What do yeti crabs and David Hasselhoff have in common?
Hairy chests, according to researchers.
The newly found crab is one of a treasure trove of Antarctic creatures researchers unveiled Tuesday. Researchers called the crab The Hoff to pay homage to the actor, who also shares a hairy chest. The hairs on the crabs are actually bacteria that cover the hairy tendrils.
Hasselhoff is best known for playing the role of Michael Knight, the side kick to a talking car in the 80s TV series Knight Rider.
He responded to the biological shout-out via Twitter and wrote: it used to be a bad thing to have crabs! Allow me to introduce the newest crab to the planet...The Hoff Crab!
The findings did have a serious side, highlighting how little researchers know about life in some of the most extreme places on Earth.
The creatures huddled around a thermal vent at the bottom of the ocean near Antarctica and included predatory sea stars, anemones, ghostly octopuses and the hairy-chested crabs.
Researchers used a remotely operated vehicle to cruise along the ocean bottom and reported their findings Tuesday in the journal PLoS Biology.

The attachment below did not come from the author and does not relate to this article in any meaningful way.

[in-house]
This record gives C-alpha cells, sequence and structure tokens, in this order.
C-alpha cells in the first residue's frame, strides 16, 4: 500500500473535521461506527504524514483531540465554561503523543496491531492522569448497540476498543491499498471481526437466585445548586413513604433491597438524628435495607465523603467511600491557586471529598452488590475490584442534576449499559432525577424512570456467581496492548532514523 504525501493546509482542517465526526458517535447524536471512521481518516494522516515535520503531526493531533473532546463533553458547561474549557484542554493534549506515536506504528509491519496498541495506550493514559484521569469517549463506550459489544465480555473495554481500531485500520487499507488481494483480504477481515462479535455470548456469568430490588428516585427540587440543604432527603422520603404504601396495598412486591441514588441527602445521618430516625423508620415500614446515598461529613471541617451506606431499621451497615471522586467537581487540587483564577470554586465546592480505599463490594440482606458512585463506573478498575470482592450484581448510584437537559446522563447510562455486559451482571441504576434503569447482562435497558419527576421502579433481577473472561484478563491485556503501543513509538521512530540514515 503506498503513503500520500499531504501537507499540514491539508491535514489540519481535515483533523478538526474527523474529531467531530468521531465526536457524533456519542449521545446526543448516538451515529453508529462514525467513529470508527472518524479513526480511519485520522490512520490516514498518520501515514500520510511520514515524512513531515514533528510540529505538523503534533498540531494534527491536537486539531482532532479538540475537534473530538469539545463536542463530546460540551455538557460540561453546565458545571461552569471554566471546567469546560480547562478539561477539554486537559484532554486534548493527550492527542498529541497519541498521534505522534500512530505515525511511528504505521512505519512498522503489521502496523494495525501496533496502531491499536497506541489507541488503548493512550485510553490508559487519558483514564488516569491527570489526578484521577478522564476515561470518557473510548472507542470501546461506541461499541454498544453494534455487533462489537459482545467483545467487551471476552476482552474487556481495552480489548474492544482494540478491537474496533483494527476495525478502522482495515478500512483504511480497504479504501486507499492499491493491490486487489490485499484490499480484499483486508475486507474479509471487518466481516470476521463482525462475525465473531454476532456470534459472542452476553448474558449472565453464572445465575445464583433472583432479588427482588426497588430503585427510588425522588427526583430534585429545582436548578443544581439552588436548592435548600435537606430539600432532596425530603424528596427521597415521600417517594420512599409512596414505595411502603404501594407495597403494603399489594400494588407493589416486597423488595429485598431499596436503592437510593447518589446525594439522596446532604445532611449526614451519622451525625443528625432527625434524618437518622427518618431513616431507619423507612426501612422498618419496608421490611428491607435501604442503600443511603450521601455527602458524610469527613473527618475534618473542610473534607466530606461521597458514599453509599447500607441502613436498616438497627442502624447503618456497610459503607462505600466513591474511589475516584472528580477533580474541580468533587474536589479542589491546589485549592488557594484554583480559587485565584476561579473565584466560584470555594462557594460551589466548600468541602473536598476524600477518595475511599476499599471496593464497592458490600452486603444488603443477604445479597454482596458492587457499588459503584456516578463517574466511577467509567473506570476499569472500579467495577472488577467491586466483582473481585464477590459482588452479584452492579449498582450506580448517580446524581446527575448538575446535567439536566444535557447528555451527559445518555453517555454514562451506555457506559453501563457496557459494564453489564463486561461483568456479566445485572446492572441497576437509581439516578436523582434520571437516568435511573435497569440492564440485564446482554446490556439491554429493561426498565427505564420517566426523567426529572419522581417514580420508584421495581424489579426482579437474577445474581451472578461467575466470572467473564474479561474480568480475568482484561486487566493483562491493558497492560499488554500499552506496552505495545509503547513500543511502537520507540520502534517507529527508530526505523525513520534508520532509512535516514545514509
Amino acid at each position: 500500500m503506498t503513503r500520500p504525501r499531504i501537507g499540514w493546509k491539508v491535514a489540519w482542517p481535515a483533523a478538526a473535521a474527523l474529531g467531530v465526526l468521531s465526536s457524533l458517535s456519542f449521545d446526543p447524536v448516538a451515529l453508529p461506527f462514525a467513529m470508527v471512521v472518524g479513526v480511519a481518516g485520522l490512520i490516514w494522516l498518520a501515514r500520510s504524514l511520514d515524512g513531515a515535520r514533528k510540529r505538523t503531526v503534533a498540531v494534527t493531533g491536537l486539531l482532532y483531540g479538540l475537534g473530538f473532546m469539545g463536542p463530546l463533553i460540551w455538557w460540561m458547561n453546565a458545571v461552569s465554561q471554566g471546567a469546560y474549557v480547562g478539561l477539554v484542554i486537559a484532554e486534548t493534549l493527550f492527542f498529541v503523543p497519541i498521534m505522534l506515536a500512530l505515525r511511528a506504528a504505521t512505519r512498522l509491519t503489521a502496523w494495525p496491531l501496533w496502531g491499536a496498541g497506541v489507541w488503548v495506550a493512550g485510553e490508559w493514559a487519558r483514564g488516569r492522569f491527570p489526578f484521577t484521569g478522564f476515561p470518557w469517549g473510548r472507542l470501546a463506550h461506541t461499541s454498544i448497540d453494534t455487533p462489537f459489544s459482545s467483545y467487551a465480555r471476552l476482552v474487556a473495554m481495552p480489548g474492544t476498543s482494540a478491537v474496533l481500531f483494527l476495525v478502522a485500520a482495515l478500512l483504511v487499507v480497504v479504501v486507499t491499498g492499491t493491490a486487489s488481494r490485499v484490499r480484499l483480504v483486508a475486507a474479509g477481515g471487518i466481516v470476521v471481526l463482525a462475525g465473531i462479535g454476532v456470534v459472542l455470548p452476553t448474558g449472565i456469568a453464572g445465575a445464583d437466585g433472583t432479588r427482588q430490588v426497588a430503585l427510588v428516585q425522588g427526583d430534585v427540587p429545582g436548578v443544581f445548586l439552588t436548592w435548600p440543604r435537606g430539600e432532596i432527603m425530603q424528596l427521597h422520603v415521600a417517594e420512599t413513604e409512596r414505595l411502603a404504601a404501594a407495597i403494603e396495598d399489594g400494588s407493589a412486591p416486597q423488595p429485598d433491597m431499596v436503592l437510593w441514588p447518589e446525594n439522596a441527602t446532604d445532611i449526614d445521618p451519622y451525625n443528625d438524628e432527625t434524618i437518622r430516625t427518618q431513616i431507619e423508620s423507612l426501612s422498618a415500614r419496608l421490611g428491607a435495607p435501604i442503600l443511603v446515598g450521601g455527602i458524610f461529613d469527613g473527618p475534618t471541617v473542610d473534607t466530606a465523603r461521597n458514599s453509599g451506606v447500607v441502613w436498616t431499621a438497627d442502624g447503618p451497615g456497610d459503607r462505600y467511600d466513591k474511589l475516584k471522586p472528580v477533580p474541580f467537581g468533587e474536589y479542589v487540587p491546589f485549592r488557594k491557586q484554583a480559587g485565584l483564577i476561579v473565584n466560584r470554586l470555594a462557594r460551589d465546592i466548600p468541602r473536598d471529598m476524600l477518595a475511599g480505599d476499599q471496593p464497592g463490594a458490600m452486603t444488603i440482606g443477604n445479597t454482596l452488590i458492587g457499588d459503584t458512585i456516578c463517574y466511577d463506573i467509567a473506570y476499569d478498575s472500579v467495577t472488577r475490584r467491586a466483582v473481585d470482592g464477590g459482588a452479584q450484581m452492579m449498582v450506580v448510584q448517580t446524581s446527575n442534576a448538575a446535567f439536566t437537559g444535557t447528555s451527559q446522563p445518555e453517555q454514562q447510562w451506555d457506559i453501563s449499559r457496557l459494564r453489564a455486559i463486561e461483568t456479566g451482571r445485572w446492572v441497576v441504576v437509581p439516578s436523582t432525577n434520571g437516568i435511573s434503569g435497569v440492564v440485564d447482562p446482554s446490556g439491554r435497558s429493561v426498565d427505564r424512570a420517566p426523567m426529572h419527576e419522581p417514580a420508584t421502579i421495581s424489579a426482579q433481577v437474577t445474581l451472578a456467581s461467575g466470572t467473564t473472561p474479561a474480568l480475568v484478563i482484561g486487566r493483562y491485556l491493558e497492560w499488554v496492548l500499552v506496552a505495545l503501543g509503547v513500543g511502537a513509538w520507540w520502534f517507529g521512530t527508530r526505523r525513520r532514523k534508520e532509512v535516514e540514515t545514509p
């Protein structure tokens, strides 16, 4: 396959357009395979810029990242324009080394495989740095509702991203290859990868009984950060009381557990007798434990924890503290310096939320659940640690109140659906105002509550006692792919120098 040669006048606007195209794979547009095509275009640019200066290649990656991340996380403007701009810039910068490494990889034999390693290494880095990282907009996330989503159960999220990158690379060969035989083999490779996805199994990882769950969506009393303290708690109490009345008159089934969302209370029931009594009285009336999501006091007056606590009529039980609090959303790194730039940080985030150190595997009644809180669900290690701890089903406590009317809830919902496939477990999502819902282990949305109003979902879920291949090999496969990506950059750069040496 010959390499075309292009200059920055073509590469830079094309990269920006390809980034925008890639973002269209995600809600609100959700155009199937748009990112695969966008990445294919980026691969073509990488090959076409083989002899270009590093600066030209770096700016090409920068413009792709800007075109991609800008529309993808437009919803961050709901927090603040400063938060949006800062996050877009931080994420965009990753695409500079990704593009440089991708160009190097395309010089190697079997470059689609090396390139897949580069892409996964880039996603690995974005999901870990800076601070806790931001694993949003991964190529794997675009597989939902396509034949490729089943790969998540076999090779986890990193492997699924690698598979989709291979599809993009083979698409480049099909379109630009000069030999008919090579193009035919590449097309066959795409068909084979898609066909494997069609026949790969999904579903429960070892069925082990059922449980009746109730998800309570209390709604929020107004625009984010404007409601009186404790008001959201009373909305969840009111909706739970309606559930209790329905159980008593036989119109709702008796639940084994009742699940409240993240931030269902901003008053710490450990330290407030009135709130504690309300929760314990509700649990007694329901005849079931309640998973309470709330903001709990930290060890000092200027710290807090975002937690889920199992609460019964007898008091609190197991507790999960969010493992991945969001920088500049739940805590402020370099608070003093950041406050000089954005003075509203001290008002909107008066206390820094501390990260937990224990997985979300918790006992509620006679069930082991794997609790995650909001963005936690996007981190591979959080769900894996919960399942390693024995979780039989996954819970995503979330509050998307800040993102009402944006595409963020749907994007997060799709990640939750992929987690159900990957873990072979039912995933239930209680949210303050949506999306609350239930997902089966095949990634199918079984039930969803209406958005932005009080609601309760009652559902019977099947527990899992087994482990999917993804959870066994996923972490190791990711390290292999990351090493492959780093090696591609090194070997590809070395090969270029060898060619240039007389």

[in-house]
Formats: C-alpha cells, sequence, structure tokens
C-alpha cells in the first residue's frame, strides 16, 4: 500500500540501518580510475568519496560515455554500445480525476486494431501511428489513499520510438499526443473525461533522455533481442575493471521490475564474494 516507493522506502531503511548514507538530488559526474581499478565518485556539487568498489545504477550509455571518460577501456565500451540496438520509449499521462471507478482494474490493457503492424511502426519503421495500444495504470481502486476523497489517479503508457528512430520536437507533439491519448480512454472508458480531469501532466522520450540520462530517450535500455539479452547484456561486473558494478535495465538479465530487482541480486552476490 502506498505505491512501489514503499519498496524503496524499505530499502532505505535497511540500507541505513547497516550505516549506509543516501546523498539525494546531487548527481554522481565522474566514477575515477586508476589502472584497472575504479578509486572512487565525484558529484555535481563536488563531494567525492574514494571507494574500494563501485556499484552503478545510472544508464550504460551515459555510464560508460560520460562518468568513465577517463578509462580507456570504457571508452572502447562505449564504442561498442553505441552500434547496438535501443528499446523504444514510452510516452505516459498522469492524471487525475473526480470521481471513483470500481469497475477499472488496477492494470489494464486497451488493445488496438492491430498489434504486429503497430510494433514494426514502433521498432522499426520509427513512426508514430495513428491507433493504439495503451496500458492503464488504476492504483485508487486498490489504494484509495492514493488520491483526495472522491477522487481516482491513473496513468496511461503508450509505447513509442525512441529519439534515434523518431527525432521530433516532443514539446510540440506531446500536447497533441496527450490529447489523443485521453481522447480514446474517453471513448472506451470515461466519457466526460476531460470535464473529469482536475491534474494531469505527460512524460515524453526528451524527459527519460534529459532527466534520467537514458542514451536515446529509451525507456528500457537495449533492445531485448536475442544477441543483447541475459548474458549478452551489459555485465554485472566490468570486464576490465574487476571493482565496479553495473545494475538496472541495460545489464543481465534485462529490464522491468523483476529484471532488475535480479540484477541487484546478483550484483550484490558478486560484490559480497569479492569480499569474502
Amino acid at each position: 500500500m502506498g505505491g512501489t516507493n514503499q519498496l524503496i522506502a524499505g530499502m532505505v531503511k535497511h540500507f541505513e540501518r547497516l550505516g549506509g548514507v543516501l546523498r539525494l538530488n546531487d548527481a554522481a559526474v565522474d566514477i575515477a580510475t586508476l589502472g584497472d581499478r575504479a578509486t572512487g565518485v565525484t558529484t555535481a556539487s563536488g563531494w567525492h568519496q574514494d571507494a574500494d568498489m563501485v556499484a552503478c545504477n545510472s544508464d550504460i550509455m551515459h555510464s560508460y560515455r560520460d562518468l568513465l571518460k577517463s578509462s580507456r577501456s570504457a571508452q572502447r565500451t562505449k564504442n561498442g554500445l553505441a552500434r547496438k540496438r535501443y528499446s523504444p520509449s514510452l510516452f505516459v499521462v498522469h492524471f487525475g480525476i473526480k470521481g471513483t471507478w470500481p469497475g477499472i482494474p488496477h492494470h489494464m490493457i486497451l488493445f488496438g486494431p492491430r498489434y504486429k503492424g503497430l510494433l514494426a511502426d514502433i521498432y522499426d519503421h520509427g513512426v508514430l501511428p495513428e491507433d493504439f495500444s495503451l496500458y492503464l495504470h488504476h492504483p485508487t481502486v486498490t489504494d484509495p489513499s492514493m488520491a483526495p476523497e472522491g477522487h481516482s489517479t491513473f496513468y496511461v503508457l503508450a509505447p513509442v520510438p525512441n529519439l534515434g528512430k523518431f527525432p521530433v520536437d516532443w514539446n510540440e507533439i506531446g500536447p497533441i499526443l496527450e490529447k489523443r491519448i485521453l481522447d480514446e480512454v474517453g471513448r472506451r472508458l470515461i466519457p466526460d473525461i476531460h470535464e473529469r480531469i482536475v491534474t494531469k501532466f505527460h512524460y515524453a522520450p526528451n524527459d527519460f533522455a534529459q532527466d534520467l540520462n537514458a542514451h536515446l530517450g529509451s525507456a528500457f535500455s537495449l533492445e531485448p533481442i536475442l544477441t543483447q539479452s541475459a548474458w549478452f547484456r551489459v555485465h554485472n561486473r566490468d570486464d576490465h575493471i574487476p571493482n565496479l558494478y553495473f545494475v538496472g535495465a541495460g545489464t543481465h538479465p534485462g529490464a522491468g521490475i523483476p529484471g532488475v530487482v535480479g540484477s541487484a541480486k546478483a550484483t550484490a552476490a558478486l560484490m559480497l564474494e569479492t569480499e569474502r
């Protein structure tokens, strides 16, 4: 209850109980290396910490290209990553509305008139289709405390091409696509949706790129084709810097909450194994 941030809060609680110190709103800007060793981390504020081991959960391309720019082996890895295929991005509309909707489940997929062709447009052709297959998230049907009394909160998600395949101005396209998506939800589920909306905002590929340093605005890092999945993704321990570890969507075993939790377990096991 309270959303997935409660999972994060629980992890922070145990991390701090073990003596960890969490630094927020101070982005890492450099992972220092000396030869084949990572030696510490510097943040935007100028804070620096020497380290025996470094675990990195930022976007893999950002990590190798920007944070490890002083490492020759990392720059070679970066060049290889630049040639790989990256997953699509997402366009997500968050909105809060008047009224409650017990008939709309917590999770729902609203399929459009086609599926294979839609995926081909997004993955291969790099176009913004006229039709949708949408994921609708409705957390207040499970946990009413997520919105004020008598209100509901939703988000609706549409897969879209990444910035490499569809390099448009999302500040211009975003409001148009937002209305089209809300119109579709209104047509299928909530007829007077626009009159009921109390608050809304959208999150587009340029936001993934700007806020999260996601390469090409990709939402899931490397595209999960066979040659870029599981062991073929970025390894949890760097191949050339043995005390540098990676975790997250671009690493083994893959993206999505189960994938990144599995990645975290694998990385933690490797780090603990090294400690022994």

Hydrothermal vents are home to animals found nowhere else on the planet that get their energy not from the Sun but from breaking down chemicals, such as hydrogen sulphide, Alex Rogers, zoology professor at Oxford University who led the research, said. The first survey of these particular vents, in the Southern Ocean near Antarctica, has revealed a hot, dark, 'lost world' in which whole communities of previously unknown marine organisms thrive.
These findings are yet more evidence of the precious diversity to be found throughout the world's oceans, Rogers added. Everywhere we look, whether it is in the sunlit coral reefs of tropical waters or these Antarctic vents shrouded in eternal darkness, we find unique ecosystems that we need to understand and protect.